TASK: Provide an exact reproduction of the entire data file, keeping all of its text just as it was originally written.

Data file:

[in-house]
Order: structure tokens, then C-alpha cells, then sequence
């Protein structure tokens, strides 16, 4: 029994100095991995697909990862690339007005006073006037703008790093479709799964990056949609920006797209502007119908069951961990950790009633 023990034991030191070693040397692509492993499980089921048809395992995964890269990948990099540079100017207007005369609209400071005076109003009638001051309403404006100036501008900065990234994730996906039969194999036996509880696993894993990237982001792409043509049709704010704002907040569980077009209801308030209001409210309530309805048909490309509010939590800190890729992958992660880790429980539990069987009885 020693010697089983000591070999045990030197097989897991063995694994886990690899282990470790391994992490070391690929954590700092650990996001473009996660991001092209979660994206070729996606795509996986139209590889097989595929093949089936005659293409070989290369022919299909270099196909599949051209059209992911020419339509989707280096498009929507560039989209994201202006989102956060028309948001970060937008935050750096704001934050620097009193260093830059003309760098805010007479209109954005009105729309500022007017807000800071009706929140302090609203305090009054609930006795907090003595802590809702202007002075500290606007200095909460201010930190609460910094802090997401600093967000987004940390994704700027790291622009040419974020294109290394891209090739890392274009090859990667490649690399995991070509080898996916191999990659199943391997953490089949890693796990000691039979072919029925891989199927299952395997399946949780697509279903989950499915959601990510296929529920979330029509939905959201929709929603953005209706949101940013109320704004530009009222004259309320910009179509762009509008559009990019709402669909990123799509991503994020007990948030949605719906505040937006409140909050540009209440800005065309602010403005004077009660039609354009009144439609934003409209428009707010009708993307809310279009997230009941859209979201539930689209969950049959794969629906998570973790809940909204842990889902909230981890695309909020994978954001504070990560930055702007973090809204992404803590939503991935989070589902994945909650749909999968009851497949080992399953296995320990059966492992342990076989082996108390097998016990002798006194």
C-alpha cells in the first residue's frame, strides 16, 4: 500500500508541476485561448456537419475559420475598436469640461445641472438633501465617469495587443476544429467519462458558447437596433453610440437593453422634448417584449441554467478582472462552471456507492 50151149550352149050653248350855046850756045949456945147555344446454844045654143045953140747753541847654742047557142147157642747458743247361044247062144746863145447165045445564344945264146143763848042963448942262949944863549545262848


[in-house]
Order: structure tokens, then C-alpha cells, then sequence
């Protein structure tokens, strides 16, 4: 029994100095991995697909990862690339007005006073006037703008790093479709799964990056949609920006797209502007119908069951961990950790009633 023990034991030191070693040397692509492993499980089921048809395992995964890269990948990099540079100017207007005369609209400071005076109003009638001051309403404006100036501008900065990234994730996906039969194999036996509880696993894993990237982001792409043509049709704010704002907040569980077009209801308030209001409210309530309805048909490309509010939590800190890729992958992660880790429980539990069987009885 020693010697089983000591070999045990030197097989897991063995694994886990690899282990470790391994992490070391690929954590700092650990996001473009996660991001092209979660994206070729996606795509996986139209590889097989595929093949089936005659293409070989290369022919299909270099196909599949051209059209992911020419339509989707280096498009929507560039989209994201202006989102956060028309948001970060937008935050750096704001934050620097009193260093830059003309760098805010007479209109954005009105729309500022007017807000800071009706929140302090609203305090009054609930006795907090003595802590809702202007002075500290606007200095909460201010930190609460910094802090997401600093967000987004940390994704700027790291622009040419974020294109290394891209090739890392274009090859990667490649690399995991070509080898996916191999990659199943391997953490089949890693796990000691039979072919029925891989199927299952395997399946949780697509279903989950499915959601990510296929529920979330029509939905959201929709929603953005209706949101940013109320704004530009009222004259309320910009179509762009509008559009990019709402669909990123799509991503994020007990948030949605719906505040937006409140909050540009209440800005065309602010403005004077009660039609354009009144439609934003409209428009707010009708993307809310279009997230009941859209979201539930689209969950049959794969629906998570973790809940909204842990889902909230981890695309909020994978954001504070990560930055702007973090809204992404803590939503991935989070589902994945909650749909999968009851497949080992399953296995320990059966492992342990076989082996108390097998016990002798006194």
C-alpha cells in the first residue's frame, strides 16, 4: 500500500508541476485561448456537419475559420475598436469640461445641472438633501465617469495587443476544429467519462458558447437596433453610440437593453422634448417584449441554467478582472462552471456507492 50151149550352149050653248350855046850756045949456945147555344446454844045654143045953140747753541847654742047557142147157642747458743247361044247062144746863145447165045445564344945264146143763848042963448942262949944863549545262848